anonymous
  • anonymous
what is double integral function? how to solve double integral function?
Mathematics
jamiebookeater
  • jamiebookeater
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anonymous
  • anonymous
Double Integral: http://mathworld.wolfram.com/FubiniTheorem.html You solve in the order of the integral, if dy comes first, you solve as simple integral considering x as constant, after that, solve the integral for dx.
anonymous
  • anonymous
is the value of dy similar to the value of dx?
anonymous
  • anonymous
yes they are similar. when you solve the integral according to dy all x values are constant for you. It doesnt matter which one you solve first, dx or dy.

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anonymous
  • anonymous
ahh..ok tnx..can you teach me how to solve this?i have no background in solving this,, \[\int\limits_{0}^{2}\int\limits_{0}^{x ^{2}/2} x/\sqrt{1 + x^2 + y^2} dydx\]
hartnn
  • hartnn
if the limits for both the variables were constant, then we can integrate any variable first., but here since the limits of inner integral is not constant, we need to evaluate the inner integral first, limits are y=0 to y=x^2/2 so, since you are integrating w.r.t 'y', treat x as constant, so you have, \(\int\limits_{0}^{2}x[\int\limits_{0}^{x ^{2}/2} 1/\sqrt{1 + x^2 + y^2} dy]dx\) now the inner integral is od the form, \(\int \dfrac{1}{\sqrt{a^2+y^2}}dy\) do you know how to integrate this ?
anonymous
  • anonymous
why it become a^2?
hartnn
  • hartnn
i just took 1+x^2 = constant = a^2 because we have a standard integration formula for, \(\int \dfrac{1}{\sqrt{a^2+y^2}}dy\)
hartnn
  • hartnn
then we need to re-substitute back after integration, a^2= 1+x^2 before integrating w.r.t x
hartnn
  • hartnn
*after integration w.r.t y,
anonymous
  • anonymous
in this we are integrating y and we assume as x as constant?
anonymous
  • anonymous
what do you mean by w.r.t y, ?
hartnn
  • hartnn
yes, true, so we'll get answer in 'x' after first integrating w.r.t y (with respect to y)
hartnn
  • hartnn
ok, \(\int \dfrac{1}{\sqrt{a^2+y^2}}dy= (1/a)\arctan(y/a)+c\) but then you have to use integration by parts to integrate w.r.t x. so, i suggest we better CHANGE the ORDER of integration, that is, we'll change the limits so that we can first integrate w.r.t 'x' and then 'y'. For that, wee need to plot 2 regions (for 2 limits): (1) y= 0 to y=x^2/2 (2) x=0 to x= 2 can you plot these 4 curves (3 of these are simple straight lines)?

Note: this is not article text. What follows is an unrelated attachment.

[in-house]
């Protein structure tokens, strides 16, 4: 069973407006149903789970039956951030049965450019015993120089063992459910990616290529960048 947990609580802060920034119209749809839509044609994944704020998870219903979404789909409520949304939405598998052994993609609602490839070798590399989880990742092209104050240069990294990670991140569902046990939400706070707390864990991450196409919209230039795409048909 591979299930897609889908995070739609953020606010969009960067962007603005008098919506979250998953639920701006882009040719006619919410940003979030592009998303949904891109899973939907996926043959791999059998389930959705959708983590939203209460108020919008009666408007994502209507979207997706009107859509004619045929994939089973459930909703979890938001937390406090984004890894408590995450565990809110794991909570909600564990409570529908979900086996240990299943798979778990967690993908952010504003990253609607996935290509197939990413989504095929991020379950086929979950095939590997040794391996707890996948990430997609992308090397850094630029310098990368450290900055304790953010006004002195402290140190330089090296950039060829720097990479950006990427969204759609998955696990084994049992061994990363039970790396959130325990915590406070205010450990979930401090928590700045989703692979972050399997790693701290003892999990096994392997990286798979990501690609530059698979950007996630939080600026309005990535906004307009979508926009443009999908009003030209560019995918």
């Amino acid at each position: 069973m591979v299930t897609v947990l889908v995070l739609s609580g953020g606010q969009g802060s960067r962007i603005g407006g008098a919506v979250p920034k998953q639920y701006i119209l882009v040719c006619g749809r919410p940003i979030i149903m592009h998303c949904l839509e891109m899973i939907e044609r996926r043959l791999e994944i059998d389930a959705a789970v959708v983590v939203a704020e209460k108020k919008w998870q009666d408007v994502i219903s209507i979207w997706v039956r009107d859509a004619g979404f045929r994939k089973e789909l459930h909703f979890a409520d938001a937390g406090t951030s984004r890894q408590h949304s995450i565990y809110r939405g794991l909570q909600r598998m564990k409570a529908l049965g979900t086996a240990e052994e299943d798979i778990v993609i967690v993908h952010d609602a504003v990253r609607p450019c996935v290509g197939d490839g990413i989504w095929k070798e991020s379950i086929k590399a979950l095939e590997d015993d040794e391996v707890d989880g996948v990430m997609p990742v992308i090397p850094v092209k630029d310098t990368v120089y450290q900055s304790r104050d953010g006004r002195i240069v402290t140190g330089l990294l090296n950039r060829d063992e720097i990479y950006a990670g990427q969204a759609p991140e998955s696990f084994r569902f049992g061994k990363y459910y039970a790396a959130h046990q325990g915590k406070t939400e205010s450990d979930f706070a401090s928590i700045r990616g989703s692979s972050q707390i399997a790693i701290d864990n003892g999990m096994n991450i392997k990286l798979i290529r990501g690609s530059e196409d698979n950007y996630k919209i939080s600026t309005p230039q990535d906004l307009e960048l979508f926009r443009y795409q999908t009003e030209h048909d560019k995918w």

anonymous
  • anonymous
i'm sorry don't know how to plot this..
anonymous
  • anonymous
i'm sorry i forgot our previous lessons about that..
hartnn
  • hartnn
so, you say you don't know how to plot lines x=0,y=0,x=2 ? i'll help you with y=x^2/2 but if you don't know how to plot those lines, then it'll be very difficult for you to understand this..
anonymous
  • anonymous
i know this x=0,y=0,x=2 but i don't know y=x^2/2..i'm sorry
hartnn
  • hartnn
so, plot these x=0,y=0,x=2 using 'Draw' tool here.
anonymous
  • anonymous
|dw:1362400369683:dw|
anonymous
  • anonymous
is it correct?
hartnn
  • hartnn
where is the line x=2 ?
anonymous
  • anonymous
|dw:1362400538076:dw|
anonymous
  • anonymous
sorry i forgot x = 2..
hartnn
  • hartnn
yes, x=0 is y-axis, y=0 is x axis , and x=2 you have drawn correct, now y= x^2/2 is a parabola which has a plot, |dw:1362400675976:dw| so you are integrating in the region that i am gonna shade
anonymous
  • anonymous
why it becomes parabola?
hartnn
  • hartnn
|dw:1362400803859:dw| since we were integrating w.r.t 'y' first, i've drawn vertical lines, now we are changing the order of integration, we need to draw horizontal lines,
hartnn
  • hartnn
|dw:1362400889186:dw| to |dw:1362400935932:dw|
anonymous
  • anonymous
i'm sorry i forgot how to find the equation of the line
hartnn
  • hartnn
oh, its easy, that a horizontal line , so u just need co-ordinates of intersection, which you can find by solving simultaneously, x=2 and x= \(\sqrt{2y}\)
hartnn
  • hartnn
by the way, did you get that final diagram ?
anonymous
  • anonymous
not yet..
hartnn
  • hartnn
which part you have doubt with ?
anonymous
  • anonymous
\[x =2 and x = \sqrt{2y}\] i don't know how to fnd the equation of this line..
hartnn
  • hartnn
x= 2, x=\(\sqrt{2y}\) so, 2= \(\sqrt{2y}\) can u find 'y' from here ?
anonymous
  • anonymous
no..
anonymous
  • anonymous
\[y=\sqrt{2}/2 ?\]
hartnn
  • hartnn
:O that was simple arithmetic....sorry to say but, if you have problem solving that you should think before dealing double integration, sorry if i am rude, but you are lacking basics ... 2= \(\sqrt{2y}\) 4= 2y (by squaring) y=2 this is the equation of your horizontal line